This article discusses the context, concept and sustainable components of a newly designed Residence in Ontario, New York. It covers the following information: choosing the location and site to build, the environment, the views, the style, its sustainability components, and interior concept.
The residence is located a little more than ½ mile from Lake Ontario shoreline and nestled in the middle of an apple orchard. A portion of the site was cleared and raised approximately 4 feet above grade to insure a view of the lake. The house was specifically oriented in a north (front) south, east, west orientation, with the bedrooms located on the east side of the house, away from the summer sun, while the lap pool room was located on the south side of the house taking advantage of the winter sun.
The environment along the lake is relatively harsh in the winter with a prevailing wind of 6 to 8 miles/ hour throughout the year and winter winds gusting to over 30 miles/hour one can guess this led to some unusual design decisions. In order to make sure the home was sealed from air infiltration the doors on the north side, which faced the lake, were designed to open outward allowing them to seal themselves during high wind conditions. Because the site was once under the lake itself the foundation excavation encountered large boulders and an underground stream. The boulders were reused to create foundation walls at the rear service entry to the home and the underground stream was diverted to an adjoining creek.
In order to take advantage of all the wonderful views in all directions the home was designed with a plenty of windows. To take further advantage a porch was added at the second floor as well as a widow’s watch at the third. Wherever you look depending on the time of year, apple blossom time, apple picking time, even the dead of winter the sites and views are incredible.
The style of the home is somewhere between eclectic and modern. Having grown up in New England some of the elements such as the second floor porch and widow’s watch and even the color of the home itself reflect that. At the same time there is a bit of a Meisian touch where form does follow functions within the home.
A number of sustainable elements where incorporated in the design. They include: 1. Daylighting, which allows the home owners to minimize the use of lights, reducing electricity usage, no matter whether the sun is out or it’s a cloudy day. 2. Windows, which are casements allowing the owner’s to take advantage of the continuous lake breeze by opening the north and south windows creating a cooling cross current of air throughout the home. 3. The 35 foot center core of the home is both a heat collection and heat discharge space. During the winter months the widow’s watch acts as a heat collector and in the summer a heat discharger. With the use of a 40,000 plus CFM fan the air in the widow’s watch can either be removed from the home or pushed down into the open floor plan for addition heating in the winter months. This is monitored and thermostatically controlled at the first floor level. 4. Radiant floor heating, there are six zones in the home to allow for heating control. The hot water system is an instantaneous system providing both heating and domestic hot water on demand. The unit itself is over 100% energy efficient. The zones allow flexibility in heating occupied areas of the home when needed without wasting energy on unoccupied areas. 5. A wood burning fireplace is located in the center of the home, this supplements the home’s overall heating by increasing the temperature on average of 5 + degrees. This reduces both energy costs and consumption.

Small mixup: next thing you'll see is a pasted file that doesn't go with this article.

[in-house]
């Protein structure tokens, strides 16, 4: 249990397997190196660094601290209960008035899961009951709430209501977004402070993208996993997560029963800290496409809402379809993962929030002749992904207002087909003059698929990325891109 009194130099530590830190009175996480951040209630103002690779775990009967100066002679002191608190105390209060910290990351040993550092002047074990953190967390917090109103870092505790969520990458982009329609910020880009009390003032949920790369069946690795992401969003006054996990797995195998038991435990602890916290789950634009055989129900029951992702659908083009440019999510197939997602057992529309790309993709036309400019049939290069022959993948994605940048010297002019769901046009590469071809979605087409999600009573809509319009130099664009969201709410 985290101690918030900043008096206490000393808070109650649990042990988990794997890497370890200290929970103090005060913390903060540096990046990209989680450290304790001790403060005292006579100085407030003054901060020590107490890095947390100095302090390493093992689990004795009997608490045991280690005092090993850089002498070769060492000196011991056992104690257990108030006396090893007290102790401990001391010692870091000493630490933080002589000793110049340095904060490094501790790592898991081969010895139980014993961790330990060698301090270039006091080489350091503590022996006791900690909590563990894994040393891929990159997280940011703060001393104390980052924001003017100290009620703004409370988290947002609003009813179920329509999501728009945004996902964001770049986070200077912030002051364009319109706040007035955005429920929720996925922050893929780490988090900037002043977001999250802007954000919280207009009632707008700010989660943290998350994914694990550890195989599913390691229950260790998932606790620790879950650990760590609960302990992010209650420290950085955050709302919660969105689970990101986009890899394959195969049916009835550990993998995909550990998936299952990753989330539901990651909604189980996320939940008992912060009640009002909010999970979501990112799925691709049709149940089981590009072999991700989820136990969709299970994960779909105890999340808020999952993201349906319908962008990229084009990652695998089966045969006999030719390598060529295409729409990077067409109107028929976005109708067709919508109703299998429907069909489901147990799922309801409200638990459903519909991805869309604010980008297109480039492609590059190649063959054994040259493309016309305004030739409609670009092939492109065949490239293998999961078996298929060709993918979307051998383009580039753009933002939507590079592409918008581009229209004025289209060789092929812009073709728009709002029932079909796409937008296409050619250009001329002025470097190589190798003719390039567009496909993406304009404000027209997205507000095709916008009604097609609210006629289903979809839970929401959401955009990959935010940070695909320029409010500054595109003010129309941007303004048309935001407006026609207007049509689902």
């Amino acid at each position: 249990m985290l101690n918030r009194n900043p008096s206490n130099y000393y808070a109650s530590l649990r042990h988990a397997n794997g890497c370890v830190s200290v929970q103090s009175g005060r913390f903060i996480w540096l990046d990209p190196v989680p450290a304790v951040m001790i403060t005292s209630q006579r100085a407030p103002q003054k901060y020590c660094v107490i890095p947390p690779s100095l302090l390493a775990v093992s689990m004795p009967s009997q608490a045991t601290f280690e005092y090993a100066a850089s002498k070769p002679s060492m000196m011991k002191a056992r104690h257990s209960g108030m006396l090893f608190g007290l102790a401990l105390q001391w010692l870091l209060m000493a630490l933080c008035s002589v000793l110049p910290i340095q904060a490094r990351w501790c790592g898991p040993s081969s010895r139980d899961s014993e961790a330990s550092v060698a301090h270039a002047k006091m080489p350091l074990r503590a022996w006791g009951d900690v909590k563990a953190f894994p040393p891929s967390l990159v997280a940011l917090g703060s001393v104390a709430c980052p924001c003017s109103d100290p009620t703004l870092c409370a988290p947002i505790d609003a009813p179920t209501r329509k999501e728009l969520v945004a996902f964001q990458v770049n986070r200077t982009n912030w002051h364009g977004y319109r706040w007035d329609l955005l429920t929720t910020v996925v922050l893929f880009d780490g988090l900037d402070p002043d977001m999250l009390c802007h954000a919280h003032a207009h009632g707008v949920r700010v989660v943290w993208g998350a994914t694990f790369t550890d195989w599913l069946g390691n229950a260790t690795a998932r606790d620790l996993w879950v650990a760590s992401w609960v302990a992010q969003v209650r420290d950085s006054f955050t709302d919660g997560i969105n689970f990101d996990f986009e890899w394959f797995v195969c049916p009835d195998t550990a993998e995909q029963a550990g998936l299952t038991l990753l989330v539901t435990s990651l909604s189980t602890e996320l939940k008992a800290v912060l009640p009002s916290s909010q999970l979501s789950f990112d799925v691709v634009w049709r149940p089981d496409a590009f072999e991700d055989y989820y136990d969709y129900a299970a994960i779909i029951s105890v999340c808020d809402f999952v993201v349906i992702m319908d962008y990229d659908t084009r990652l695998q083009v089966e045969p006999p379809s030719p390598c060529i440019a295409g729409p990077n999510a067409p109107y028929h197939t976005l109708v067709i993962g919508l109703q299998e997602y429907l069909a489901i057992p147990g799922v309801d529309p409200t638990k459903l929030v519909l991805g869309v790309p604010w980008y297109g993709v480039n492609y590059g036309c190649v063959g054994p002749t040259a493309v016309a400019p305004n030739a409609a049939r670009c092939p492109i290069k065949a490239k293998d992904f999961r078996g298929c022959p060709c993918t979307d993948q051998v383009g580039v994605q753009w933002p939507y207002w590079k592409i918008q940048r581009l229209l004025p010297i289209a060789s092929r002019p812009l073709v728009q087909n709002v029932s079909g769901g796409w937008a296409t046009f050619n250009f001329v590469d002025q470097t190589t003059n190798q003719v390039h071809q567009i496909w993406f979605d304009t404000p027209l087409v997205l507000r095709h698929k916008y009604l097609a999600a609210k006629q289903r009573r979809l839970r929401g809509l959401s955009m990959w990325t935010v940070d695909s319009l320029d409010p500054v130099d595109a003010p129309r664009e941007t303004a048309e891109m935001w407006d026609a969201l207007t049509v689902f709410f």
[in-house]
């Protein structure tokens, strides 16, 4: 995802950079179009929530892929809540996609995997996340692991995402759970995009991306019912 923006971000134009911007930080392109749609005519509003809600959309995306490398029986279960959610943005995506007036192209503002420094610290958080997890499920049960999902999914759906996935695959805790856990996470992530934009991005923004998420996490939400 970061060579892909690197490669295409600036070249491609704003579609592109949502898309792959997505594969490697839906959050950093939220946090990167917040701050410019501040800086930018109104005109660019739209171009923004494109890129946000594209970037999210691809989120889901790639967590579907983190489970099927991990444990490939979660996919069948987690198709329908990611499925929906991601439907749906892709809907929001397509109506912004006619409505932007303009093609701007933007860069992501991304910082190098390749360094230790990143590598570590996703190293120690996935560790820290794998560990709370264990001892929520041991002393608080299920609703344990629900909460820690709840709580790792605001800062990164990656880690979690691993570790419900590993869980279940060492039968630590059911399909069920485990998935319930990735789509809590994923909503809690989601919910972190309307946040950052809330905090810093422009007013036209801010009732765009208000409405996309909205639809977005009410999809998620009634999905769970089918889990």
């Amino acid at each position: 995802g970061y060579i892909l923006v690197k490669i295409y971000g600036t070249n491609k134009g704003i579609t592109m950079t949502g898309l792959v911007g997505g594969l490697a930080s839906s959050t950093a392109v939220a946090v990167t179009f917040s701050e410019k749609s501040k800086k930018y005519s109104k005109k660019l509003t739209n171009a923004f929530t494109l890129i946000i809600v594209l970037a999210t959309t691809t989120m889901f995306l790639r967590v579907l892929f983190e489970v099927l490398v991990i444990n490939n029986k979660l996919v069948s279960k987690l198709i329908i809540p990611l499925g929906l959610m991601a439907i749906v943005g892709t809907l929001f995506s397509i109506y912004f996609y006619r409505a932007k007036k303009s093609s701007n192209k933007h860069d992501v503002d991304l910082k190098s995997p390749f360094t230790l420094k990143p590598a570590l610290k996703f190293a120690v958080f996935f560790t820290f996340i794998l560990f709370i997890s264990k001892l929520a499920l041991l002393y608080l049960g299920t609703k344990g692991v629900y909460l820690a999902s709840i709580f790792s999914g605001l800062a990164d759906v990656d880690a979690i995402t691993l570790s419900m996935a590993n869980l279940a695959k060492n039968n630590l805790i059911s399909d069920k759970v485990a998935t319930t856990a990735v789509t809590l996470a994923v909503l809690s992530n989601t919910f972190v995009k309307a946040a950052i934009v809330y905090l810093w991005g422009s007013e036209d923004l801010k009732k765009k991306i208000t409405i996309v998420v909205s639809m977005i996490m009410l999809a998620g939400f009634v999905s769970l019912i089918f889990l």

The interior is a pure open floor plan. The bedrooms are located on the east side of the home, the lap pool room on the south and kitchen and dining on the west. Keeping the idea of aging in place in mind the interiors where designed to be handicapped accessible meeting Americans with Disabilities Act requirements. Access to the home from both the exterior and garage are by a handicapped ramp. The bathrooms are designed with 5 foot or more turning radii for wheelchair usage. There are no fixed obstacles in the way in the path or travel and counters are accessible by wheelchair. Lighting was also designed to prevent dark spots, which is detrimental to seniors with eyesight problems. Materials were used to define functions within the home. The bathrooms, kitchen, laundry, main entry, and lap pool room were tiled the remaining floor was defined by a floating wood flooring system. In keeping with the the aging in place theme the interior was designed to include a one stop elevator when and if needed in the future.
In summary, the residence is a retirement home with plenty of space for family gatherings and entertaining. It reflects the unique requirements of the owners including outstanding views of Lake Ontario, functionality while keeping aging in place in mind. It is energy efficient, and works with the environment instead of fighting it. The style of the home is eclectic yet fits in an agricultural environment surrounded by an apple orchard. The open floor plan not only is flexible, light filed and comfortable.